• We find in Leviticus in a number of verses the Torah gives preference to the right side of the body. We find similar preference in the laws dealing with the laws of Chalitzah. Therefore it is proper that the right side of the body be given honor and preferential treatment.


• Thus, when one gets dressed one puts on the right sleeve first. Similarly, one puts on his right sock and the right foot is put in his pants first. Likewise the right shoe should be put on first. Additionally when one is washing, soaping, putting on lotions, etc. to both hands, preference is given to the right side. However, when we remove our shirts, shoes, socks, etc. one should remove the left first (since by doing so, he honors the right)1.

• However, when it comes to tying, the left is given preference. The reason being that, we find in the torah the idea of tying in relation to Tefillin. Since the Tefillin is bound on the left hand, one should tie knots and bows on the left side of the body first. Therefore, the shoelaces on the left shoe should be tied first. Thus, one puts on his right shoe first (without tying them), then the left shoe, ties the left shoe and then the right shoe2.

• The same would apply to sleeves which are tied with laces. Since left-handed individuals wear their Tefillin on the right hand, they tie their right shoe first3.

• According to Rabbi Shlomo Zalmen Auerbach, since women do not wear Tefillin, they should always tie their right shoe, etc. first4.

Washing of the Hands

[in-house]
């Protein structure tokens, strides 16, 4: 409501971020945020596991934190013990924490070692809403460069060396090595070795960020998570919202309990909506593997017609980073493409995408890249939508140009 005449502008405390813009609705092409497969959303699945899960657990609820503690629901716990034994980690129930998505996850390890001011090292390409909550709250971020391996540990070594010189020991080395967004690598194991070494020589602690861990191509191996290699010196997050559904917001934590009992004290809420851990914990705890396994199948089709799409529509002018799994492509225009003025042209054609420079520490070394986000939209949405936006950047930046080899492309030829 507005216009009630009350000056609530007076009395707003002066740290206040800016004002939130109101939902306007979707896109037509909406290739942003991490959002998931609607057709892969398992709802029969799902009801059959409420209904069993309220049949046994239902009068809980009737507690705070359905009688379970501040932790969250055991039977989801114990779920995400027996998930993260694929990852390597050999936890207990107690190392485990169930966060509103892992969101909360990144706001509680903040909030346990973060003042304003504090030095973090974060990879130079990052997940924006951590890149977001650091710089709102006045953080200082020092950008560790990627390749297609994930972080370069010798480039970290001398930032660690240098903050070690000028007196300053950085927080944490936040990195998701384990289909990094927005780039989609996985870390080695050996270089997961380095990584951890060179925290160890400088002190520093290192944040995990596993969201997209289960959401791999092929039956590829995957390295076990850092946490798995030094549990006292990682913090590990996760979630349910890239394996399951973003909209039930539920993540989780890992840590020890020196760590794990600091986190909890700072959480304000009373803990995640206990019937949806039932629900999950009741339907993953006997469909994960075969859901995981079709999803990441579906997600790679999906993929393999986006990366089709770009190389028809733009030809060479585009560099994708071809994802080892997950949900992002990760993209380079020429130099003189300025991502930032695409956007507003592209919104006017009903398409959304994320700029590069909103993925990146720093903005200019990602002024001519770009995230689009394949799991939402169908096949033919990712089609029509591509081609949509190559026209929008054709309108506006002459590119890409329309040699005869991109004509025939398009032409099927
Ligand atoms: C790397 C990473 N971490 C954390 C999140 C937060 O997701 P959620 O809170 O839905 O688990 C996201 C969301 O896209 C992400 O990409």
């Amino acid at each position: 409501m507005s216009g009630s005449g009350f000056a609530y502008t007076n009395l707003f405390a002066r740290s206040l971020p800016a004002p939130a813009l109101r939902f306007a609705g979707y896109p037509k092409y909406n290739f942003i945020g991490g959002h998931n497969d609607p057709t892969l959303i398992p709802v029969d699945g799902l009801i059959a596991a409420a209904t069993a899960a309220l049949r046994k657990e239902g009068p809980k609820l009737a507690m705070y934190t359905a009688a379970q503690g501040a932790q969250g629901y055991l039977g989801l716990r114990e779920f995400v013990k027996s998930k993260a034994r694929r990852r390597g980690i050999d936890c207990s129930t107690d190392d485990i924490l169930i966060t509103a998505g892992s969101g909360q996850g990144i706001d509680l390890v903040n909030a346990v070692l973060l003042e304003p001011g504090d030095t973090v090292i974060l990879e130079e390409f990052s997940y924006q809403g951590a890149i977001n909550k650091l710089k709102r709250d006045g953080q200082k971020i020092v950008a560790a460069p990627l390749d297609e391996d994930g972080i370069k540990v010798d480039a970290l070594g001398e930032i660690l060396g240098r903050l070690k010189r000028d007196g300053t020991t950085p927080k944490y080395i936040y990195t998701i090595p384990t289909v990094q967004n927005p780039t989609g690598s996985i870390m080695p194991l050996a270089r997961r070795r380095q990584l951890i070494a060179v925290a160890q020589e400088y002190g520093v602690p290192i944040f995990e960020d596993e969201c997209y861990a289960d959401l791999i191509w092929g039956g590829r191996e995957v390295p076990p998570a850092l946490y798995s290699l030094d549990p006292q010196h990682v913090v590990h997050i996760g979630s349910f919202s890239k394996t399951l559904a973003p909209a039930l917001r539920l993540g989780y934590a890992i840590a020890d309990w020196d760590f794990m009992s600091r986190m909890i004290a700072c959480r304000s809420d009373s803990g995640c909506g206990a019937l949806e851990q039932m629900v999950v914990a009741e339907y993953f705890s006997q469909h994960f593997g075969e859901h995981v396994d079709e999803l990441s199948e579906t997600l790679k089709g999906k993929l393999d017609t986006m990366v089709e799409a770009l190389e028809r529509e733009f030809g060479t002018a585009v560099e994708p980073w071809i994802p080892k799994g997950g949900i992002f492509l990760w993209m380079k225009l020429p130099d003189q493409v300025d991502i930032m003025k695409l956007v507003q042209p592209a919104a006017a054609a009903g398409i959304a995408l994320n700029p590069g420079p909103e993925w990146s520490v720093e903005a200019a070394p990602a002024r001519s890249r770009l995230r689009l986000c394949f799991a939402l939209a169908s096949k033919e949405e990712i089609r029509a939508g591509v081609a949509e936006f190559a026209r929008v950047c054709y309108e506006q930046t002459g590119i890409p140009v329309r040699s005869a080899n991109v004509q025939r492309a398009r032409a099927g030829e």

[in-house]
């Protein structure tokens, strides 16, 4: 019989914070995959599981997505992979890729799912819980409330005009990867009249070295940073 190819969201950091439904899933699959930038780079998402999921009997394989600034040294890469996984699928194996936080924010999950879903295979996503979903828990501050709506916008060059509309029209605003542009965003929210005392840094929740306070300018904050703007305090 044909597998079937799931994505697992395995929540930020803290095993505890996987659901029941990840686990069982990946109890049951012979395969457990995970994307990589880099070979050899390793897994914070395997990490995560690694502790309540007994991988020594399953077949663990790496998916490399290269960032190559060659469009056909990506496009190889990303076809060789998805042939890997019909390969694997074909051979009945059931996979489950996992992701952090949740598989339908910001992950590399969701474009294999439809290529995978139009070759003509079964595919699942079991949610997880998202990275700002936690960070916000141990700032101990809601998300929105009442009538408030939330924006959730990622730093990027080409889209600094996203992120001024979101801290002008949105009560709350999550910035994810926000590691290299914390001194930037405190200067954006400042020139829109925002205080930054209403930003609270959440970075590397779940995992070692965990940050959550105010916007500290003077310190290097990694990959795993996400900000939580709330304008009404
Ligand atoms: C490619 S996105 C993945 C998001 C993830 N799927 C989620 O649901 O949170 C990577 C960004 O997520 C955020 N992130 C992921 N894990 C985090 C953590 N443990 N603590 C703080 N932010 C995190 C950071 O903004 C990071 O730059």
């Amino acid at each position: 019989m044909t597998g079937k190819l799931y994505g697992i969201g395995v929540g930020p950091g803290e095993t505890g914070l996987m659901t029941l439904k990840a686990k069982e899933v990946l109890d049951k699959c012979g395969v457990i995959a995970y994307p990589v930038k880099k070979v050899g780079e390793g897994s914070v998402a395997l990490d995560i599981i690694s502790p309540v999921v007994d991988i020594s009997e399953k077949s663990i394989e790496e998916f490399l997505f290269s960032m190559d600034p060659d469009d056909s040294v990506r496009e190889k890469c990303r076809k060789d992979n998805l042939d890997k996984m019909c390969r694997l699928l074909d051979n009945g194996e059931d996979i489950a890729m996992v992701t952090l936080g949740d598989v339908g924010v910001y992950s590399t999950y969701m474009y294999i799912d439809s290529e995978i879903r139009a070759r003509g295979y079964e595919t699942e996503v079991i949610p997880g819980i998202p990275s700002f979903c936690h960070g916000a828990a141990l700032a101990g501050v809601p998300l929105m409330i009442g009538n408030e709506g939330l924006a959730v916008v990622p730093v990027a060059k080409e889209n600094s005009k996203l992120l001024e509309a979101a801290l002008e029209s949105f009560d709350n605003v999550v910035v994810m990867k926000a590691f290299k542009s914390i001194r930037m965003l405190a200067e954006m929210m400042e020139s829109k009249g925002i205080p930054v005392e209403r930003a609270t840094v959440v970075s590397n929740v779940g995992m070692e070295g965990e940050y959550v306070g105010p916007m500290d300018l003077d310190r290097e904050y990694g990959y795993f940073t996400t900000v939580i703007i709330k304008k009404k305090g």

• The proper way to wash hands upon awakening and give honor to the right side is: He picks up the vessel containing the water with his right hand. He passes it over to his left hand and then pours it over the right hand first. He then passes the vessel to the right hand and washes the left hand. The vessel is then passed again to the left, pouring the water over the right hand. The vessel is again passed to the right and the water is poured over the left hand. This process is repeated one more time5.

Left Handed Person

• Regarding a left-handed person, he should do the reverse, because his left hand (the stronger hand) is considered as the right hand and thus take the vessel in his left hand first, pass it to the right and wash the left hand first6.


• When saying Shema, both right-handed and left-handed people cover their eyes with the right hand.

• When taking the three steps back at the end of the the Amidah one should first walk back with his left foot. Since one is taking leave of G‑d, the left foot (which is the weaker foot and not so natural to move) is raised first to indicate that is is difficult to take leave of G‑d. Hence, one who is left-footed would first step back with his right foot, which is his weaker foot7.


• When one says Kiddush over wine, or leads the benching — grace after the meal (and a cup of wine, Kos shel Bracha - "a cup of blessing," is being used), the cup of wine should be held in the right hand only. A left-handed person holds the cup in his left hand8.

• Regarding Kiddush, the Chabad custom is as follows: The cup, which is already filled with the wine is lifted up with the right hand and passed over to the left hand. One then lowers the cup into the right hand, which is already cupped, resembling a vessel by having the four fingers (other than the thumb) raised. The thumb is just resting on the side9.

• Based on what we said in the earlier paragraph, a left-handed person would do everything in the reverse manner, picking it up with the left hand and passing it over to the right hand and lowering it into the left hand.

• When one is saying a blessing over food, it is proper that the food be held in the right hand while saying the blessing10. A left-handed person should hold the food in his left hand (see footnote)11.